Pharmacokinetics and Metabolism of Esbriet
The linear pharmacokinetics of Esbriet varies between a 200-mg to 600-mg dose. The recommended maintenance dose is 801 mg; it is given after the single dose. The mean maximum plasma concentration (Cmax) of Esbriet is 7.9 mg/l in healthy adults. The time taken to reach the maximum concentration values is achieved between 30 to 60 minutes, as absorption occurs quickly. The median time to Cmax is 3.5 hours, as Cmax is lower when the drug is administered at fed versus fasting states.
Get detailed prescribing information on the Esbriet monograph page at MPR.
Esbriet is better tolerated with concomitant food intake at an absorption rate of 20%. It leads to a lower incidence of gastrointestinal adverse events. As per conducted clinical trials, it was found that 50% to 58% pirfenidone is bound to plasma protein albumin at concentrations of 1 mg/l to 1000 mg/l. It is metabolized by the cytochrome (CYP) P450 CYP1A2 enzyme along with other enzymes such as CYP2C19, CYP2C9, CYP2D6, and CYP2E, which contribute to metabolism. Esbriet is metabolized by 5-carboxy-pirfenidone and has a terminal elimination half-life of 2.4 hours with food and 2.9 hours without food at an 801-mg dose. Eighty percent of the administered dose is excreted through the urine as 5 carboxy-pirfenidone, and less than 1% of the dosage is recovered in the urine unaltered after 6 hours of administration. Patients with moderate liver function impairment have seen an increase in the bioavailability of pirfenidone by 60%. In patients suffering from mild to severe renal function impairment, no relevant clinical changes have been observed in pharmacokinetics.
The drug is contraindicated in patients with end-stage renal disease requiring dialysis or in patients with severe renal impairment where creatinine clearance is less than 30 ml per minute.⁴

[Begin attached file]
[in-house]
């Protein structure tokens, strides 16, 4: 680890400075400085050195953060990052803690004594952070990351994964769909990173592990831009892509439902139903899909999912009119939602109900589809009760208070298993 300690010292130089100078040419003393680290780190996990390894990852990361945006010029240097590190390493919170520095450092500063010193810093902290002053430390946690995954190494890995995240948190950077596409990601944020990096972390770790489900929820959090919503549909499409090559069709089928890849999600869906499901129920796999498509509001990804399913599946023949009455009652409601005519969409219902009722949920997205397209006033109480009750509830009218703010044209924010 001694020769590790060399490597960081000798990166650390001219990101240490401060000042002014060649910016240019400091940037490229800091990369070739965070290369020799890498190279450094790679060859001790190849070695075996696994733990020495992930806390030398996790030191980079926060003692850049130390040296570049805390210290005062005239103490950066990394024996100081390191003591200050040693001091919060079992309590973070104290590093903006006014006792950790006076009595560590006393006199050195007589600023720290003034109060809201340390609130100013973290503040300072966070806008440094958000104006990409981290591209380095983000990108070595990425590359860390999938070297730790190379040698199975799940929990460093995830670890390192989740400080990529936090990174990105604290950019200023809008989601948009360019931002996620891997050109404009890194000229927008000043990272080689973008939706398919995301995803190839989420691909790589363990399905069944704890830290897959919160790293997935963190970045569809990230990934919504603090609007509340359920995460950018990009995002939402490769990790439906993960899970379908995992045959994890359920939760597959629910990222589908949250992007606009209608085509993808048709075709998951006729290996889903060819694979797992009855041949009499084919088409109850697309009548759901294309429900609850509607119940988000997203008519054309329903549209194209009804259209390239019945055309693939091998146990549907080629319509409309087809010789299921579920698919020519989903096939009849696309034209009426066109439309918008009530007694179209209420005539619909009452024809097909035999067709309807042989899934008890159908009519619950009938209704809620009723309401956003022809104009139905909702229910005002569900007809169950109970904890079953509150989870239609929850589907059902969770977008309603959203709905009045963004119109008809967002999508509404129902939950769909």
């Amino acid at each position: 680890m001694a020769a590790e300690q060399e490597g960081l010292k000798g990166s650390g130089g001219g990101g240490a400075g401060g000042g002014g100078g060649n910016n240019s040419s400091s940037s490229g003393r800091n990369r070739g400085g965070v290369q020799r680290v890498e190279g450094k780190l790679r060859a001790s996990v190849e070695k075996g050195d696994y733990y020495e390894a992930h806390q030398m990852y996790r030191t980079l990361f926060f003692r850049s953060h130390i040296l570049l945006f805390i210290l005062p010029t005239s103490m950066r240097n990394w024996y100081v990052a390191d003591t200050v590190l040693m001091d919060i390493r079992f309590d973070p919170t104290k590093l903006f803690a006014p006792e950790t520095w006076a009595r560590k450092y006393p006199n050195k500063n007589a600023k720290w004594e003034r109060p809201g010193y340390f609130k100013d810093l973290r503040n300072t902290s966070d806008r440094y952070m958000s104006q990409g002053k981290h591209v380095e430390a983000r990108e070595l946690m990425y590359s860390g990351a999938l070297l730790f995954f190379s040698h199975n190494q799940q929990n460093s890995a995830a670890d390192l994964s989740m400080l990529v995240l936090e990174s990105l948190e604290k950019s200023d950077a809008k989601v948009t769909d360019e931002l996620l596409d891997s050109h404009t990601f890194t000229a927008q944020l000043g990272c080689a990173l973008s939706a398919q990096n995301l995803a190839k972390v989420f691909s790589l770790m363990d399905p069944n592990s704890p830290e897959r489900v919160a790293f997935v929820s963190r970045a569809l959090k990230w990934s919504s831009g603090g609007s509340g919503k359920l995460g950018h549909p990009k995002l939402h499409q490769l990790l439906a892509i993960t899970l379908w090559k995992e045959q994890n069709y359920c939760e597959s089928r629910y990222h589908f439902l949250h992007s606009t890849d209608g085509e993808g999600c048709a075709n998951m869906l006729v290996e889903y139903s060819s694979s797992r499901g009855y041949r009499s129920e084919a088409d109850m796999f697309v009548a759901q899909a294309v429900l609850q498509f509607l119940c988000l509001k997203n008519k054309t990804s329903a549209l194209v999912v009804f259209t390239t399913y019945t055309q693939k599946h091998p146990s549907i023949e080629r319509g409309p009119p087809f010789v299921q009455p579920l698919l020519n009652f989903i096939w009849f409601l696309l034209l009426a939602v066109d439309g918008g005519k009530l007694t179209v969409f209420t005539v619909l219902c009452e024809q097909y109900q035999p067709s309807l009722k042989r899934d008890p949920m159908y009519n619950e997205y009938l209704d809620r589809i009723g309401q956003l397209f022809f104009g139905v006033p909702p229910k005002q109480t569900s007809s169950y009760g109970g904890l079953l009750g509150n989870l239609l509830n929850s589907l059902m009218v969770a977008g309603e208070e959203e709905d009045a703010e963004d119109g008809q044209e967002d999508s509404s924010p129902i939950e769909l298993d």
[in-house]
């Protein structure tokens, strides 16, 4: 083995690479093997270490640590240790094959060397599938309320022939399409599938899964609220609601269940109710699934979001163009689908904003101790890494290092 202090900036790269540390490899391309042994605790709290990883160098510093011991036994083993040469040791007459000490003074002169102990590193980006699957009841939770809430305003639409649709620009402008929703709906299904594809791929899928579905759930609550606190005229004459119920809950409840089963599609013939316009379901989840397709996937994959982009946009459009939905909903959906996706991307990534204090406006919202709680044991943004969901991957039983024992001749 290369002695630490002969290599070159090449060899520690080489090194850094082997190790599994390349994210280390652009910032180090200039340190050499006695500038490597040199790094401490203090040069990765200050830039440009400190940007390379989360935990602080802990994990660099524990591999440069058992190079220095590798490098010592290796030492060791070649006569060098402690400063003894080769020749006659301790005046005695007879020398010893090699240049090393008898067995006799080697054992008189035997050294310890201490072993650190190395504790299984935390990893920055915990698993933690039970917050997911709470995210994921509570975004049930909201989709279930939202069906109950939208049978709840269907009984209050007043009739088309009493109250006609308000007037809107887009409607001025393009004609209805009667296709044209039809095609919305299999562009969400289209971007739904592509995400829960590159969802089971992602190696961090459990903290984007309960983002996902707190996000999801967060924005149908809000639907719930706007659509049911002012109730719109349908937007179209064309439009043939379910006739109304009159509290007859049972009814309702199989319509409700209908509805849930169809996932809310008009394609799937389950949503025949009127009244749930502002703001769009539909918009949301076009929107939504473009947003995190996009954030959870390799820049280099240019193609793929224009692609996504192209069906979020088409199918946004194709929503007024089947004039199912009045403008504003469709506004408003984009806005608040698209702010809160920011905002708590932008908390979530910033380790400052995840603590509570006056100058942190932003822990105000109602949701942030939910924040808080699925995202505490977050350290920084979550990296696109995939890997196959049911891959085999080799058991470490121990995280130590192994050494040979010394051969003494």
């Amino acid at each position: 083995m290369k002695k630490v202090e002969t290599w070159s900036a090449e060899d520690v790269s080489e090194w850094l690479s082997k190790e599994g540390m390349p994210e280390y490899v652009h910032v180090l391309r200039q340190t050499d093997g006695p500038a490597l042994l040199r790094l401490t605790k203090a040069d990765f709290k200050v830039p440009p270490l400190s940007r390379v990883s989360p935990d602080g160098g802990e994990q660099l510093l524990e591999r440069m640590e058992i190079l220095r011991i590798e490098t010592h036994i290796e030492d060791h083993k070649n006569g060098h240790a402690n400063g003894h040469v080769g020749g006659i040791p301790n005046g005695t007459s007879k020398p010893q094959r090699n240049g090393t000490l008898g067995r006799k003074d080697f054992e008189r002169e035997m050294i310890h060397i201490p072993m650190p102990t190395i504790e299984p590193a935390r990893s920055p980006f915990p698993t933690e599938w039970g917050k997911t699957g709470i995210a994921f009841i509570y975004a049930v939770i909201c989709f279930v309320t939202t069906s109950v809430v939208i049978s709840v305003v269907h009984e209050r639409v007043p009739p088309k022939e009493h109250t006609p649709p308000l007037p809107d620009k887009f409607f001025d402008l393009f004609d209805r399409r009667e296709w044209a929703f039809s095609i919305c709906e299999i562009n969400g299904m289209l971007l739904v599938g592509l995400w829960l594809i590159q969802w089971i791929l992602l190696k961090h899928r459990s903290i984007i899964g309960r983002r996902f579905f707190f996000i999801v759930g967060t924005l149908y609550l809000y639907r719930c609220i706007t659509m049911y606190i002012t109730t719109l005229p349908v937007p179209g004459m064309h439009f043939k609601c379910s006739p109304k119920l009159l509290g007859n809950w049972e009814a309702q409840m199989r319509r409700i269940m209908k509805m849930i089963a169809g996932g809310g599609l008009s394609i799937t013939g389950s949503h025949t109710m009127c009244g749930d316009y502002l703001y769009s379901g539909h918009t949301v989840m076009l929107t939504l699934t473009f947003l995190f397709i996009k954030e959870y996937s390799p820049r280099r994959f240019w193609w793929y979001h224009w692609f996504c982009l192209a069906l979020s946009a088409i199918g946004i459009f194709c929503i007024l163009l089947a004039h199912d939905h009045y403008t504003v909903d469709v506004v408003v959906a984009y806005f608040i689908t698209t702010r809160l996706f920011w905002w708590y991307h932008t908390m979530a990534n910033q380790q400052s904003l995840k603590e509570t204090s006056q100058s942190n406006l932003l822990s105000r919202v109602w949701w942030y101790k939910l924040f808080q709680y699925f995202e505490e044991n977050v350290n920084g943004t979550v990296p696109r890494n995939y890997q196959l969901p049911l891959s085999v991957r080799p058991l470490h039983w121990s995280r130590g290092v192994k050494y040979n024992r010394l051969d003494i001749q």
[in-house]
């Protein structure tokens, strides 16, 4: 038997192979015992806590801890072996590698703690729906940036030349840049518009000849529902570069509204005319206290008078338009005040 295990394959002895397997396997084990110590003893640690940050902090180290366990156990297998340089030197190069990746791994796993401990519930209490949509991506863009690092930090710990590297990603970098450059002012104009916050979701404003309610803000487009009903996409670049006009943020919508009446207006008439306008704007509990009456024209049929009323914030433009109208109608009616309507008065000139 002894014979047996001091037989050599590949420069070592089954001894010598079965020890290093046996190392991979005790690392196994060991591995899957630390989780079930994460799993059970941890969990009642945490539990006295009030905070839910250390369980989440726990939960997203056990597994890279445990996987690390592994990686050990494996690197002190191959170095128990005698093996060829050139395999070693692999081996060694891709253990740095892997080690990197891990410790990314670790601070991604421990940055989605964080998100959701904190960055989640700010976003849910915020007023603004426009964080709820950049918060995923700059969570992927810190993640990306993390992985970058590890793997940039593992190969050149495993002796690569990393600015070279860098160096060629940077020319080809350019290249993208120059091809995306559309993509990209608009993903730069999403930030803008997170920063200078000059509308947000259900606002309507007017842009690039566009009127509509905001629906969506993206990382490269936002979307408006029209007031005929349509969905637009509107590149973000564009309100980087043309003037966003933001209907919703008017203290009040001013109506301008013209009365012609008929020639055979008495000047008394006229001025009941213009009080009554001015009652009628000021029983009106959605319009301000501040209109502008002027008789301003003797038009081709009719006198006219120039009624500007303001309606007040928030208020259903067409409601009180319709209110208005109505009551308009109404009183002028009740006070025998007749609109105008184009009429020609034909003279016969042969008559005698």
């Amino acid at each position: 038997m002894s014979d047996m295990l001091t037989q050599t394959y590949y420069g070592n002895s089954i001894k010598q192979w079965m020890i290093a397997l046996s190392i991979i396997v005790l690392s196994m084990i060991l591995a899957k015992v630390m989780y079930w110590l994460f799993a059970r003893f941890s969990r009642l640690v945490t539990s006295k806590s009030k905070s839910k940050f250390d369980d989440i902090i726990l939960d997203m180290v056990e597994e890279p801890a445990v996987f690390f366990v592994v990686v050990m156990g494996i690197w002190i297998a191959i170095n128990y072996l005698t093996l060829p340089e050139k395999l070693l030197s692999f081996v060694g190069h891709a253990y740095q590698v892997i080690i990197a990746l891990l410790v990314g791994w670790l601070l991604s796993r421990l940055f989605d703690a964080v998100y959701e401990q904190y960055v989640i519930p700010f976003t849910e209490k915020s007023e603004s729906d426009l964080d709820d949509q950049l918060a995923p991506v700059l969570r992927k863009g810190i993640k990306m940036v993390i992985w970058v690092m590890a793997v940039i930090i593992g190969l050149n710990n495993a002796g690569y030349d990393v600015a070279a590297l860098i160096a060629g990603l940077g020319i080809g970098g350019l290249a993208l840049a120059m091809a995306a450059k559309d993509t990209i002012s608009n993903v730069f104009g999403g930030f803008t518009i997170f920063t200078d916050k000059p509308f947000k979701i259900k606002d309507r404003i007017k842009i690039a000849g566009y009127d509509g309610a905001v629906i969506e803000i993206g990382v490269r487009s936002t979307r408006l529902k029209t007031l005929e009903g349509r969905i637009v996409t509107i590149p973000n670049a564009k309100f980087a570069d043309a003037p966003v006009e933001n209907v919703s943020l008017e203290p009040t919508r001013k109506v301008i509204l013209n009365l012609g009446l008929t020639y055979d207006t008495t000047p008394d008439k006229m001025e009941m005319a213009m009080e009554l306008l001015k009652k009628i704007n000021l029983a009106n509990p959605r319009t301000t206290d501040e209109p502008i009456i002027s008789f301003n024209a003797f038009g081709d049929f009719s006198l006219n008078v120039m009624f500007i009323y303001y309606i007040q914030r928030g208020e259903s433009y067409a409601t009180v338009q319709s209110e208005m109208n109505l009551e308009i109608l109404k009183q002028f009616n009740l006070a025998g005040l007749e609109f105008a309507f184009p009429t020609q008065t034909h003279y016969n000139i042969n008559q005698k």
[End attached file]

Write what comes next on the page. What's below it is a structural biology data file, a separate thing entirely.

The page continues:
Efficacy of Esbriet
Randomized, placebo-controlled phase III trials showed the efficacy of pirfenidone: ASCEND (NCT01366209) and CAPACITY (NCT00287716/NCT00287729). In CAPACITY clinical trials, patients with a forced vital capacity of more than 50% and with diffusing capacity for carbon monoxide greater than or equal to 35% were evaluated for the efficacy of pirfenidone. Patients in the ASCEND clinical trial with the diffusing capacity for carbon monoxide of 30% and forced vital capacity of 50% to 90% were evaluated for pirfenidone efficacy. Patients treated with the drug showed improved outcomes in terms of slowed disease progression, reduced lung function decline, and reduced mortality. The benefit of the treatment was observed in post hoc analysis for phase III clinical trials. Similar studies were conducted to understand the effect of pirfenidone on reducing forced vital capacity decline, and the findings were consistent in clinical trials. Differences in baseline characteristics and data analysis were observed, which also included long-term follow-up data. Overall, the clinical trials were conducted in a stringent manner, which does not necessarily affect real-world practices and patients with IPF.⁵
- How Esbriet® (pirfenidone) works & how it may help. Genentech. Accessed August 3, 2021.
- Esbriet. European Medicines Agency. Accessed August 3, 2021.
- Kim ES, Keating GM. Pirfenidone: a review of its use in idiopathic pulmonary fibrosis. Drugs. 2015;75(2):219-230. doi:10.1007/s40265-015-0350-9
- Xaubet A, Serrano-Mollar A, Ancochea J. Pirfenidone for the treatment of idiopathic pulmonary fibrosis. Expert Opin Pharmacother. 2014;15(2):275-281. doi:10.1517/14656566.2014.867328
Lancaster LH, de Andrade JA, Zibrak JD, et al. Pirfenidone safety and adverse event management in idiopathic pulmonary fibrosis.Eur Respir Rev. 2017;26(146):170057. doi:10.1183/16000617.0057-2017
Reviewed by Harshi Dhingra, MD, on 8/12/2021.